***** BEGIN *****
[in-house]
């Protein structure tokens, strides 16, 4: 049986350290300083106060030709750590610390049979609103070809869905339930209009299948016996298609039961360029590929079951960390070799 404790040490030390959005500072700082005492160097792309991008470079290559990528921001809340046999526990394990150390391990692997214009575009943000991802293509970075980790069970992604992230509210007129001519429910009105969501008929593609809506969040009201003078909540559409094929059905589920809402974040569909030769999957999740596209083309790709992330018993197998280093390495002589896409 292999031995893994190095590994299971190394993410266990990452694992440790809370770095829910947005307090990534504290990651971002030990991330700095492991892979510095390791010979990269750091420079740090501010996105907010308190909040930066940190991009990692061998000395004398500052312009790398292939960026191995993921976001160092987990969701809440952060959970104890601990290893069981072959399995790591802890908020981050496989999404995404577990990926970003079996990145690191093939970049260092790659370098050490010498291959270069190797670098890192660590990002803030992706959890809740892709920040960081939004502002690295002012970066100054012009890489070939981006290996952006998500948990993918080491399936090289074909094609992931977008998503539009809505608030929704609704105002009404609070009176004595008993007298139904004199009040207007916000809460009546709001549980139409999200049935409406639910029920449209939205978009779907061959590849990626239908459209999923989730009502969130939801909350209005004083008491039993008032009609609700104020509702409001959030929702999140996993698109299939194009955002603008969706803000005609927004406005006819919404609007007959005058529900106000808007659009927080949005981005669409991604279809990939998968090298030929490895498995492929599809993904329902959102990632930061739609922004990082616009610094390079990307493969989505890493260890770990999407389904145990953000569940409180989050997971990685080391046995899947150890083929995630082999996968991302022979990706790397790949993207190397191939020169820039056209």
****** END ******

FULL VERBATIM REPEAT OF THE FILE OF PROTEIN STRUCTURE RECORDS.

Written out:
[in-house]
């Protein structure tokens, strides 16, 4: 049986350290300083106060030709750590610390049979609103070809869905339930209009299948016996298609039961360029590929079951960390070799 404790040490030390959005500072700082005492160097792309991008470079290559990528921001809340046999526990394990150390391990692997214009575009943000991802293509970075980790069970992604992230509210007129001519429910009105969501008929593609809506969040009201003078909540559409094929059905589920809402974040569909030769999957999740596209083309790709992330018993197998280093390495002589896409 292999031995893994190095590994299971190394993410266990990452694992440790809370770095829910947005307090990534504290990651971002030990991330700095492991892979510095390791010979990269750091420079740090501010996105907010308190909040930066940190991009990692061998000395004398500052312009790398292939960026191995993921976001160092987990969701809440952060959970104890601990290893069981072959399995790591802890908020981050496989999404995404577990990926970003079996990145690191093939970049260092790659370098050490010498291959270069190797670098890192660590990002803030992706959890809740892709920040960081939004502002690295002012970066100054012009890489070939981006290996952006998500948990993918080491399936090289074909094609992931977008998503539009809505608030929704609704105002009404609070009176004595008993007298139904004199009040207007916000809460009546709001549980139409999200049935409406639910029920449209939205978009779907061959590849990626239908459209999923989730009502969130939801909350209005004083008491039993008032009609609700104020509702409001959030929702999140996993698109299939194009955002603008969706803000005609927004406005006819919404609007007959005058529900106000808007659009927080949005981005669409991604279809990939998968090298030929490895498995492929599809993904329902959102990632930061739609922004990082616009610094390079990307493969989505890493260890770990999407389904145990953000569940409180989050997971990685080391046995899947150890083929995630082999996968991302022979990706790397790949993207190397191939020169820039056209």